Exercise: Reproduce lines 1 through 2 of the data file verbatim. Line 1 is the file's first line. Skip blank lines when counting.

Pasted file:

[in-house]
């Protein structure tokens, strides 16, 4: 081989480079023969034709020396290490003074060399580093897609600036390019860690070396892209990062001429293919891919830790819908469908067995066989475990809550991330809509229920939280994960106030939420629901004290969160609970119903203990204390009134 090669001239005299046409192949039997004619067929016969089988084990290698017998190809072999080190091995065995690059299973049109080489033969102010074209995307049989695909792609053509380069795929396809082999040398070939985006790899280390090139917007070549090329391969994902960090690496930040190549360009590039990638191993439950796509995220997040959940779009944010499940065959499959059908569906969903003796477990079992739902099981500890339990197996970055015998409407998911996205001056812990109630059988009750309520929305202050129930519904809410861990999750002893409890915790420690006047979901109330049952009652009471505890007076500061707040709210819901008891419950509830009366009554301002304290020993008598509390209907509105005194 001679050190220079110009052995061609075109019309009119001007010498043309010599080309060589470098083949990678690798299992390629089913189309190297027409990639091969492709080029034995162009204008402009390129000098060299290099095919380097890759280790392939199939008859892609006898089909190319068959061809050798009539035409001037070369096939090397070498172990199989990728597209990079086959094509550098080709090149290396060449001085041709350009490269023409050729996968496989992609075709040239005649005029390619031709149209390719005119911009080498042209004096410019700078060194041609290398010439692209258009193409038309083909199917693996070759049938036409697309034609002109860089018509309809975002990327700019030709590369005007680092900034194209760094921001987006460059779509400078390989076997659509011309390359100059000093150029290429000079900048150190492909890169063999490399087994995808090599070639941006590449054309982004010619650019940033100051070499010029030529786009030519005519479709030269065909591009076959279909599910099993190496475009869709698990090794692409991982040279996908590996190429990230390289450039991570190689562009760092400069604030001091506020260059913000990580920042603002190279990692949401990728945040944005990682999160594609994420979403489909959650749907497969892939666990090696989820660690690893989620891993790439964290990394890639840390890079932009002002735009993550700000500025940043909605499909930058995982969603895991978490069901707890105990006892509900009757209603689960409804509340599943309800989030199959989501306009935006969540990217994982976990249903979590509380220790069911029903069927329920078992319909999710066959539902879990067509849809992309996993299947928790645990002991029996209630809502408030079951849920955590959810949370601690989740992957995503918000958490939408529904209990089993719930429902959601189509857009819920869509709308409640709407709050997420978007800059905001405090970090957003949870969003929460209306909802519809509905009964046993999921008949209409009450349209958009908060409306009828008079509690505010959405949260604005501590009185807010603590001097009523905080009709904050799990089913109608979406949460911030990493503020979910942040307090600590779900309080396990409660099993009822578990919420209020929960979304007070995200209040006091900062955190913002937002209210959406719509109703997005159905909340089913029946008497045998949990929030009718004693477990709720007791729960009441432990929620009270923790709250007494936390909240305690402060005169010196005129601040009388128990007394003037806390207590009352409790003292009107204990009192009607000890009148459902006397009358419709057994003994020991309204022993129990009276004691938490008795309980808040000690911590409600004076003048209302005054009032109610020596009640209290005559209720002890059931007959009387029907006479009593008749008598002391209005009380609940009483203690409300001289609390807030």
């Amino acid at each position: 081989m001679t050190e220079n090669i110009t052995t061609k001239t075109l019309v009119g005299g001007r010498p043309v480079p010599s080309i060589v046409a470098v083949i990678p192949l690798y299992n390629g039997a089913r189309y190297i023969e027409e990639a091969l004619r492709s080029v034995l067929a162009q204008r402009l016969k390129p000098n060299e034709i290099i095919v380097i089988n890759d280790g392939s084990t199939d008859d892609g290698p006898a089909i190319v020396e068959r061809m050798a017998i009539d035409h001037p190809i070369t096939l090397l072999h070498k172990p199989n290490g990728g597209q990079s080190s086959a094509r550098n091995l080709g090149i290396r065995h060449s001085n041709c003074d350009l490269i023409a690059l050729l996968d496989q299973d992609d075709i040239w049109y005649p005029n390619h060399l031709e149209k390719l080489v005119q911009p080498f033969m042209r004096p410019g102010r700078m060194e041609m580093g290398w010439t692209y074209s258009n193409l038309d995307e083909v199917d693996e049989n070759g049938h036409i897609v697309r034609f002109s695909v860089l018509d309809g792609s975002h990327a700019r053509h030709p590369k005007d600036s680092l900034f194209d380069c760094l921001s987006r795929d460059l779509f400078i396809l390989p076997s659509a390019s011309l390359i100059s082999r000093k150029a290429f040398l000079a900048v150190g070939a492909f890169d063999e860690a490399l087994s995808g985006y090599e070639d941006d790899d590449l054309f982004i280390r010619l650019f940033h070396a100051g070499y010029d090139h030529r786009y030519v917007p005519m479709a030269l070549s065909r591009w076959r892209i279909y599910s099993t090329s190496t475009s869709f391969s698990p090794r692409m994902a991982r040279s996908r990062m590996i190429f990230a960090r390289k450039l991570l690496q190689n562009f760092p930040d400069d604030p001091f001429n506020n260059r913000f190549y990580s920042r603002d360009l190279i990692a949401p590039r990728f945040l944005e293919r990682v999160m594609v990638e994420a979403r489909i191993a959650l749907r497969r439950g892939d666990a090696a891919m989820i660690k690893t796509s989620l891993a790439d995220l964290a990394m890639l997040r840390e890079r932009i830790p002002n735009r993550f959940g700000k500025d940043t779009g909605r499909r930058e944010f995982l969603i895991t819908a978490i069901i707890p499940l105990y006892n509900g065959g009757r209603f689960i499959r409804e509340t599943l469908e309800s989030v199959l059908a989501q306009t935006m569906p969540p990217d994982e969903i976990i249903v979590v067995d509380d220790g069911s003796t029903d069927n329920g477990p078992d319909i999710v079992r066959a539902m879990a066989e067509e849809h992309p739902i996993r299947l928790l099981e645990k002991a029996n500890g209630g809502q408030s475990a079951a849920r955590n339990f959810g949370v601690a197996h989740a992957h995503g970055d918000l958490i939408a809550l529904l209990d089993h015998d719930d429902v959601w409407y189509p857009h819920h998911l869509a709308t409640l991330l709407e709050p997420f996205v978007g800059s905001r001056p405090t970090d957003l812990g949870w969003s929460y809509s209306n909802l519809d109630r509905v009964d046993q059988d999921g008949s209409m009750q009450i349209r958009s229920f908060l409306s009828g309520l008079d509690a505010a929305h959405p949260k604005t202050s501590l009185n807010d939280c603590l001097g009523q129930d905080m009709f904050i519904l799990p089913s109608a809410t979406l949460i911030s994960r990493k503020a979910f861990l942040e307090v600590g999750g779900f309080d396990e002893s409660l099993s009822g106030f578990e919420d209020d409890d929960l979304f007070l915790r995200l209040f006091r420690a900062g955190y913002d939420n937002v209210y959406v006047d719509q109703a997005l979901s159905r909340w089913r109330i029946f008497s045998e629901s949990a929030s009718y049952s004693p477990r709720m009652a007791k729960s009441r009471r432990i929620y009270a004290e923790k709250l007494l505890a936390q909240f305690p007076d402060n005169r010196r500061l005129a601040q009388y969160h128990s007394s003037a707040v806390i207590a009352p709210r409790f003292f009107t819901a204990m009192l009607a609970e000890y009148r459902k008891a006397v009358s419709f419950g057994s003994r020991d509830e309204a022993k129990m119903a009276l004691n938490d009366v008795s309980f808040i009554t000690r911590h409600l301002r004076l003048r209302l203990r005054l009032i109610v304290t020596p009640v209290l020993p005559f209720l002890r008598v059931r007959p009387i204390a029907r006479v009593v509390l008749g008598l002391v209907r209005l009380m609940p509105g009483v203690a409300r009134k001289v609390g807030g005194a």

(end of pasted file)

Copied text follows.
[in-house]
């Protein structure tokens, strides 16, 4: 081989480079023969034709020396290490003074060399580093897609600036390019860690070396892209990062001429293919891919830790819908469908067995066989475990809550991330809509229920939280994960106030939420629901004290969160609970119903203990204390009134 090669001239005299046409192949039997004619067929016969089988084990290698017998190809072999080190091995065995690059299973049109080489033969102010074209995307049989695909792609053509380069795929396809082999040398070939985006790899280390090139917007070549090329391969994902960090690496930040190549360009590039990638191993439950796509995220997040959940779009944010499940065959499959059908569906969903003796477990079992739902099981500890339990197996970055015998409407998911996205001056812990109630059988009750309520929305202050129930519904809410861990999750002893409890915790420690006047979901109330049952009652009471505890007076500061707040709210819901008891419950509830009366009554301002304290020993008598509390209907509105005194 001679050190220079110009052995061609075109019309009119001007010498043309010599080309060589470098083949990678690798299992390629089913189309190297027409990639091969492709080029034995162009204008402009390129000098060299290099095919380097890759280790392939199939008859892609006898089909190319068959061809050798009539035409001037070369096939090397070498172990199989990728597209990079086959094509550098080709090149290396060449001085041709350009490269023409050729996968496989992609075709040239005649005029390619031709149209390719005119911009080498042209004096410019700078060194041609290398010439692209258009193409038309083909199917693996070759049938036409697309034609002109860089018509309809975002990327700019030709590369005007680092900034194209760094921001987006460059779509400078390989076997659509011309390359100059000093150029290429000079900048150190492909890169063999490399087994995808090599070639941006590449054309982004010619650019940033100051070499010029030529786009030519005519479709030269065909591009076959279909599910099993190496475009869709698990090794692409991982040279996908590996190429990230390289450039991570190689562009760092400069604030001091506020260059913000990580920042603002190279990692949401990728945040944005990682999160594609994420979403489909959650749907497969892939666990090696989820660690690893989620891993790439964290990394890639840390890079932009002002735009993550700000500025940043909605499909930058995982969603895991978490069901707890105990006892509900009757209603689960409804509340599943309800989030199959989501306009935006969540990217994982976990249903979590509380220790069911029903069927329920078992319909999710066959539902879990067509849809992309996993299947928790645990002991029996209630809502408030079951849920955590959810949370601690989740992957995503918000958490939408529904209990089993719930429902959601189509857009819920869509709308409640709407709050997420978007800059905001405090970090957003949870969003929460209306909802519809509905009964046993999921008949209409009450349209958009908060409306009828008079509690505010959405949260604005501590009185807010603590001097009523905080009709904050799990089913109608979406949460911030990493503020979910942040307090600590779900309080396990409660099993009822578990919420209020929960979304007070995200209040006091900062955190913002937002209210959406719509109703997005159905909340089913029946008497045998949990929030009718004693477990709720007791729960009441432990929620009270923790709250007494936390909240305690402060005169010196005129601040009388128990007394003037806390207590009352409790003292009107204990009192009607000890009148459902006397009358419709057994003994020991309204022993129990009276004691938490008795309980808040000690911590409600004076003048209302005054009032109610020596009640209290005559209720002890059931007959009387029907006479009593008749008598002391209005009380609940009483203690409300001289609390807030």